10.04.2013

In Defense of Gluten

My daughter and I love making pasta. We start from scratch, and enjoy mixing the dough by hand, kneading it while we talk, and finally running it through the Imperia pasta machine to make lasagna sheets, noodles, or squares to stuff with filling. 
The recipe is pretty simple, adapted from my father's teaching and from the work of the late great Marcella Hazan. It can be scaled up for any size meal, or you can just make lots and store the dough balls in your fridge for a week or more, ready to dust with flour and roll out into beautiful sheets of pasta.

Take 1 cup all-purpose flour and make a "volcano".
In the hole of the "volcano", crack and beat 1 egg.
Add 1 TBS of olive oil, and 1 pinch of salt.
Add 2 tsp of water (or tomato juice, or nettle infusion). The water helps the gluten form properly.

To this basic template you can add rubbed sage, or chopped parsley, or calendula petals, or cuttlefish (sepia) ink. The possibilities are endless

Slowly incorporate the flour into the egg/oil/water mix. When it's mostly blended, start squishing the dough with your hands and fingers until it forms into a glossy ball (or multiple balls, if you're using more than 1 cup of flour). Keep kneading until the dough becomes elastic and supple.

Place the ball of dough in a plastic bag in the fridge for an hour or two, then take it out and cut in half. Press the dough into a flat pancake - and you're ready to feed it into the pasta machine!

The quality of the dough relies on a protein present in wheat, called gluten. I've been unable to achieve the stretchy quality of good pasta dough any other way. It's elastic, resilient, and can be rolled incredibly thin without tears or breaks thanks to the gluten polymer keeping everything "linked up". Part of what kneading accomplishes is to link many gluten molecules together to achieve this resilient "sheet" effect. I apologize if gluten offends your sensibilities (or you GI tract) - but it's really a beautiful thing.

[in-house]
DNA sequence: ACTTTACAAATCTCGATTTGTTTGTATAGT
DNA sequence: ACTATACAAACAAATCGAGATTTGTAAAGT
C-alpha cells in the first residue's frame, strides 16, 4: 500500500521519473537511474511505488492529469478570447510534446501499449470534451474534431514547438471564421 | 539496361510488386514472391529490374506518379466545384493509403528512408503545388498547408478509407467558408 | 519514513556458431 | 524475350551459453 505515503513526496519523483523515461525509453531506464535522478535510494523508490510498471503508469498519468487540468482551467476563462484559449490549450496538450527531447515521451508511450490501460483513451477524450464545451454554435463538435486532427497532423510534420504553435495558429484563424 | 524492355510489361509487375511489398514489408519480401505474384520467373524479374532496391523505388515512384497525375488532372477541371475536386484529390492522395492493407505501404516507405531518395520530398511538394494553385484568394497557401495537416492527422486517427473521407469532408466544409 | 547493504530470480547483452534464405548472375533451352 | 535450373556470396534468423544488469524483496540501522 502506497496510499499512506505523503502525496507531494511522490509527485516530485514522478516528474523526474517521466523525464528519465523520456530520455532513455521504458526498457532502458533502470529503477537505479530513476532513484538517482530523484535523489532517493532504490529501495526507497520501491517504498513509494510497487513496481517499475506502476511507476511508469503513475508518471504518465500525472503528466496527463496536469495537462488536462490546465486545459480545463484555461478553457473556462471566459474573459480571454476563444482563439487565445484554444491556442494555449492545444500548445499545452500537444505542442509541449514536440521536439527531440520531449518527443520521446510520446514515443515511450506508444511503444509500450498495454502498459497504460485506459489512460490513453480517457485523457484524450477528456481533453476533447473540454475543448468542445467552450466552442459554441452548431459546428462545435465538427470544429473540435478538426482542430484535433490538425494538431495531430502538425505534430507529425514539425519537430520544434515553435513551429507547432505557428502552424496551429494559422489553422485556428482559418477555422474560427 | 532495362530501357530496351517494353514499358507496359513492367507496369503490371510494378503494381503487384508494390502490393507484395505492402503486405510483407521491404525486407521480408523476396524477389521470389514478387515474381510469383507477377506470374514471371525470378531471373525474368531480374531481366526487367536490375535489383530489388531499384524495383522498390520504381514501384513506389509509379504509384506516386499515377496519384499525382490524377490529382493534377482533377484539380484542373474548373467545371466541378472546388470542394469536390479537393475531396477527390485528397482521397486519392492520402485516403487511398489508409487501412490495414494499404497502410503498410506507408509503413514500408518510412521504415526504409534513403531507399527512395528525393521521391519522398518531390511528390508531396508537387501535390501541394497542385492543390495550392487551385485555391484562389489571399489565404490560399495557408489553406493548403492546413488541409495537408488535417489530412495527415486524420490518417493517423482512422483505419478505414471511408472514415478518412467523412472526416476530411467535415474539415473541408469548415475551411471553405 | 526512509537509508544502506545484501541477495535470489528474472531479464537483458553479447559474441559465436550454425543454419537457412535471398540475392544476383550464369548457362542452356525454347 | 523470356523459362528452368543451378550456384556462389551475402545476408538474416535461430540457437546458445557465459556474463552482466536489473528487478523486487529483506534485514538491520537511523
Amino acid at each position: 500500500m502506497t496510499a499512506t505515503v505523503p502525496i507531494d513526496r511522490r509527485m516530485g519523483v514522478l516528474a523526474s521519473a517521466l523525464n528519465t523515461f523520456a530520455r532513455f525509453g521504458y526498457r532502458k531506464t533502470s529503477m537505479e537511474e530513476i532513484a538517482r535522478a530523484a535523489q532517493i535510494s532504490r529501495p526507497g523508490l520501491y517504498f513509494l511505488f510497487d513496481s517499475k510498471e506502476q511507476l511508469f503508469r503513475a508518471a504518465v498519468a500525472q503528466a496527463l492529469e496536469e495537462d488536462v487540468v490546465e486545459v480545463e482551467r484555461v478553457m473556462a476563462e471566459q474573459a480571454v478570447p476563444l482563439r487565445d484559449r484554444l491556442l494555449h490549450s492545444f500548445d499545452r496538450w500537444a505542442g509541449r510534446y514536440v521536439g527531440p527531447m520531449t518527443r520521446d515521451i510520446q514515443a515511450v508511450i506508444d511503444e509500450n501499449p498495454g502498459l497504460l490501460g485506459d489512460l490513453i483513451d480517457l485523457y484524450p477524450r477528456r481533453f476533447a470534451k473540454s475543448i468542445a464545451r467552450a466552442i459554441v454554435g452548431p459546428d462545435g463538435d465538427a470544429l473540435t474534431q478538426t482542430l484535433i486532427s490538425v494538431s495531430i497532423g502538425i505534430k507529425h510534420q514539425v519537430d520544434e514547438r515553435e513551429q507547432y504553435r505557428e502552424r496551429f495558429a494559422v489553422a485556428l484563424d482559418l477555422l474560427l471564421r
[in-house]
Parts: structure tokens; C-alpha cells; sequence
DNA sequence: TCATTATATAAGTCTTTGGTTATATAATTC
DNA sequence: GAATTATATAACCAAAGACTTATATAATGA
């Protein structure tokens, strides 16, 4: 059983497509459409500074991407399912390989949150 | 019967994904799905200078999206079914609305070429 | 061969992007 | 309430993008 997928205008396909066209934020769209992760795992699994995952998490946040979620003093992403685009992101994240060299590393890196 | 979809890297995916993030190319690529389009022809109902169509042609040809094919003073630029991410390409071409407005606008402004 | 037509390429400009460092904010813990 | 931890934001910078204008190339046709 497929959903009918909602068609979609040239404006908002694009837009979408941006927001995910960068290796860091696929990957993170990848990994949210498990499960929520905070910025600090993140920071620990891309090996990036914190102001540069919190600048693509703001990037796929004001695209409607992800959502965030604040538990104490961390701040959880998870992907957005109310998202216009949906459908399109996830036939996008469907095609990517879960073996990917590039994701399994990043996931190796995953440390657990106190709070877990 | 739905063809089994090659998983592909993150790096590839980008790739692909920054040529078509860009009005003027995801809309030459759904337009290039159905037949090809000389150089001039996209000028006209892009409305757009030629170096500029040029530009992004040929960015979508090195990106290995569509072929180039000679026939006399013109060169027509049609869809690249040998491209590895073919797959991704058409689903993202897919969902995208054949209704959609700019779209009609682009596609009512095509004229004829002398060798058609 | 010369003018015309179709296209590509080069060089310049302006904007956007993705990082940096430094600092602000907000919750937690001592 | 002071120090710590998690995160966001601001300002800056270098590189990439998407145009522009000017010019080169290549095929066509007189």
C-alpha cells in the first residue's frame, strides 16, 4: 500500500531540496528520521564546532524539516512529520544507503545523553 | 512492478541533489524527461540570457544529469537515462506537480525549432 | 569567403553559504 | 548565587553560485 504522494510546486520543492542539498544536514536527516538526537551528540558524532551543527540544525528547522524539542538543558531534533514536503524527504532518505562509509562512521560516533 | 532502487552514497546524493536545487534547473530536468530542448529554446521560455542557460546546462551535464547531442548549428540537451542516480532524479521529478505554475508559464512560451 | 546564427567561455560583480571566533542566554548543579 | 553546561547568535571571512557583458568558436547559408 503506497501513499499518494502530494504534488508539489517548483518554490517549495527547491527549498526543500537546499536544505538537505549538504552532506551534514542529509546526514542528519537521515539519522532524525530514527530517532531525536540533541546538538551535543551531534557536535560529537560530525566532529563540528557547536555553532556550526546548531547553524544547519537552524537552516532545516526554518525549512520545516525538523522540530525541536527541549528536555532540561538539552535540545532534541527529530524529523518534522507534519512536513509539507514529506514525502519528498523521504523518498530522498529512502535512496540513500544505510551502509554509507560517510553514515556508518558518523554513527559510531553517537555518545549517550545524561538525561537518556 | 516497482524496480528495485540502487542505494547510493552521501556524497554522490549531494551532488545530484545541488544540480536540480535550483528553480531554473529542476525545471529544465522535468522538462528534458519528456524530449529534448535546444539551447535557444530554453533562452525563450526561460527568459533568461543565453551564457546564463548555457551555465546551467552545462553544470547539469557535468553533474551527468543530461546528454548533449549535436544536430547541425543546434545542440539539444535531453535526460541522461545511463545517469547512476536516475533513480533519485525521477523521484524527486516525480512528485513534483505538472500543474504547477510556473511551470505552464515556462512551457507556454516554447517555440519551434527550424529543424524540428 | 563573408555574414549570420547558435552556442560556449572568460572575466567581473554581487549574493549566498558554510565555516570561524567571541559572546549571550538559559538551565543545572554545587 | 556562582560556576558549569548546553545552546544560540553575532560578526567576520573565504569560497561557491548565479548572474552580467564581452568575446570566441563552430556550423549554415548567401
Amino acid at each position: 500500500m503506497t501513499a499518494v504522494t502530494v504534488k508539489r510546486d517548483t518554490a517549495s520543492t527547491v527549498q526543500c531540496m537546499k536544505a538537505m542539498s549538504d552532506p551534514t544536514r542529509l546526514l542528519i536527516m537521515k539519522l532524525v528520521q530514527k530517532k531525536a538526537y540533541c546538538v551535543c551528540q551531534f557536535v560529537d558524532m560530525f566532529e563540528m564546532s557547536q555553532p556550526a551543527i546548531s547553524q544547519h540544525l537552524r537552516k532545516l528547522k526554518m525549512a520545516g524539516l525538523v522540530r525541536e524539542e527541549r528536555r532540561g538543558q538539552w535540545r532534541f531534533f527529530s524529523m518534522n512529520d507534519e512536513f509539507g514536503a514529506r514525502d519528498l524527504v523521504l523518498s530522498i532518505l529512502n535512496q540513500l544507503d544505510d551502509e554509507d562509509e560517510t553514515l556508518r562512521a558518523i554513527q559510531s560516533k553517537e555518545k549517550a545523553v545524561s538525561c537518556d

The other day my daughter and I were admiring the thin sheets, looking at how the light from our western windows glowed through them, alabaster-like. She came up with some great similes to describe the fruits of our labor. I told her I'd steal her words - which led to a conversation about exactly what I meant by that, how one could "steal" words, what plagiarism is. Good stuff for a four-year-old. Regardless, here's my plagiarism in action. It's an ode to gluten.


Metal rolls thick dough
until, when held up
evening sun shines through it -
thin as a rabbit's ear,
silky and cool. We clear
flour off the pine board
and lay a long sheet out
thin as a petal.

3 comments:

Carolyn Mase said...

Now, I do indeed love this post as well as the gluten fruits of your labor. You are both cooks and imagery poets.

rose of Walk in the Woods, LLC said...

Oh, I do love pasta.

And it's always homemade/handmade in my little hut. I recently had some travels to contend with and when I got home The Spouse had a simple garden sauce simmering, arugula salad awaiting its olive oil and herbal vinegar … and "homemades" (as we say) just waiting to swim to life in the second pot simmering on the stovetop.

Such a warm and loving welcome home, gluten and all!

Wonderful post! I've always used flour, egg and oil to make my pasta … but I'm *so* inspired to add herbal infusion now!

Pamela said...

I have a pasta dough recipe that is perfected for my tastes - it's awesome! You can roll it so thin in the machine you can see through it! And, it's deep yellow thanks to wonderful eggs. Don't see a problem with pasta every once in a while! Parisian gnocchi has tarragon, parsley, and chervil in it - it's amazing.